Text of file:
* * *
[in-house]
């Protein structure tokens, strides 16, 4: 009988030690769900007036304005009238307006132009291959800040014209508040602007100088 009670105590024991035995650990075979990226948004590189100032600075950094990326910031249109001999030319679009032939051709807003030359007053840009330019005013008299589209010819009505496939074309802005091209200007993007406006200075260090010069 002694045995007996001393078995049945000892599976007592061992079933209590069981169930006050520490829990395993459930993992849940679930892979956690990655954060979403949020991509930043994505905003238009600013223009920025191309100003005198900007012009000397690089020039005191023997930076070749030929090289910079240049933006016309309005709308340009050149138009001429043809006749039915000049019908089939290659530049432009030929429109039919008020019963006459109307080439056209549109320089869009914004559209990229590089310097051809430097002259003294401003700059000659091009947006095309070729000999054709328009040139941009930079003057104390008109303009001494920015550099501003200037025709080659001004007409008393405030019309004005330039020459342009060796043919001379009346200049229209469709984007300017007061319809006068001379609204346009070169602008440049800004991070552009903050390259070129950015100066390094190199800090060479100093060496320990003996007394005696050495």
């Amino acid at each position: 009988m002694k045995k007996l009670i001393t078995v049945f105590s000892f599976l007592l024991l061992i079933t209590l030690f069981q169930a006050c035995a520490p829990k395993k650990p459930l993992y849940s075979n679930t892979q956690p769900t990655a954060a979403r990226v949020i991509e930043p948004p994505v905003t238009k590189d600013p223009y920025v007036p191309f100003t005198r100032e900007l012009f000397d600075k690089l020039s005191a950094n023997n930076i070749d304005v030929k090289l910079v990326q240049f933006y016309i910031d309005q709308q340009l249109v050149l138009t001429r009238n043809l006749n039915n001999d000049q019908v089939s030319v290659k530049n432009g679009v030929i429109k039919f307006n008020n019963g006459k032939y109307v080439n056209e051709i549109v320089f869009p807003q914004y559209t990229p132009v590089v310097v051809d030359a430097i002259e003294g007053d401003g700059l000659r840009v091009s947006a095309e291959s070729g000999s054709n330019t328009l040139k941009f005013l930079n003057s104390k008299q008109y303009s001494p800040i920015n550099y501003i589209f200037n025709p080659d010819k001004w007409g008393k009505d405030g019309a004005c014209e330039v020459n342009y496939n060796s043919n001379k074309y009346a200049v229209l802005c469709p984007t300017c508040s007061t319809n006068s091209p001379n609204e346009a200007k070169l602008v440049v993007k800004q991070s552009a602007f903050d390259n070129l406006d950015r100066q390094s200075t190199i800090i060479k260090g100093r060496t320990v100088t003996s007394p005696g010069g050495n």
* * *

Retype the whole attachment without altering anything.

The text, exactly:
[in-house]
């Protein structure tokens, strides 16, 4: 009988030690769900007036304005009238307006132009291959800040014209508040602007100088 009670105590024991035995650990075979990226948004590189100032600075950094990326910031249109001999030319679009032939051709807003030359007053840009330019005013008299589209010819009505496939074309802005091209200007993007406006200075260090010069 002694045995007996001393078995049945000892599976007592061992079933209590069981169930006050520490829990395993459930993992849940679930892979956690990655954060979403949020991509930043994505905003238009600013223009920025191309100003005198900007012009000397690089020039005191023997930076070749030929090289910079240049933006016309309005709308340009050149138009001429043809006749039915000049019908089939290659530049432009030929429109039919008020019963006459109307080439056209549109320089869009914004559209990229590089310097051809430097002259003294401003700059000659091009947006095309070729000999054709328009040139941009930079003057104390008109303009001494920015550099501003200037025709080659001004007409008393405030019309004005330039020459342009060796043919001379009346200049229209469709984007300017007061319809006068001379609204346009070169602008440049800004991070552009903050390259070129950015100066390094190199800090060479100093060496320990003996007394005696050495």
């Amino acid at each position: 009988m002694k045995k007996l009670i001393t078995v049945f105590s000892f599976l007592l024991l061992i079933t209590l030690f069981q169930a006050c035995a520490p829990k395993k650990p459930l993992y849940s075979n679930t892979q956690p769900t990655a954060a979403r990226v949020i991509e930043p948004p994505v905003t238009k590189d600013p223009y920025v007036p191309f100003t005198r100032e900007l012009f000397d600075k690089l020039s005191a950094n023997n930076i070749d304005v030929k090289l910079v990326q240049f933006y016309i910031d309005q709308q340009l249109v050149l138009t001429r009238n043809l006749n039915n001999d000049q019908v089939s030319v290659k530049n432009g679009v030929i429109k039919f307006n008020n019963g006459k032939y109307v080439n056209e051709i549109v320089f869009p807003q914004y559209t990229p132009v590089v310097v051809d030359a430097i002259e003294g007053d401003g700059l000659r840009v091009s947006a095309e291959s070729g000999s054709n330019t328009l040139k941009f005013l930079n003057s104390k008299q008109y303009s001494p800040i920015n550099y501003i589209f200037n025709p080659d010819k001004w007409g008393k009505d405030g019309a004005c014209e330039v020459n342009y496939n060796s043919n001379k074309y009346a200049v229209l802005c469709p984007t300017c508040s007061t319809n006068s091209p001379n609204e346009a200007k070169l602008v440049v993007k800004q991070s552009a602007f903050d390259n070129l406006d950015r100066q390094s200075t190199i800090i060479k260090g100093r060496t320990v100088t003996s007394p005696g010069g050495n």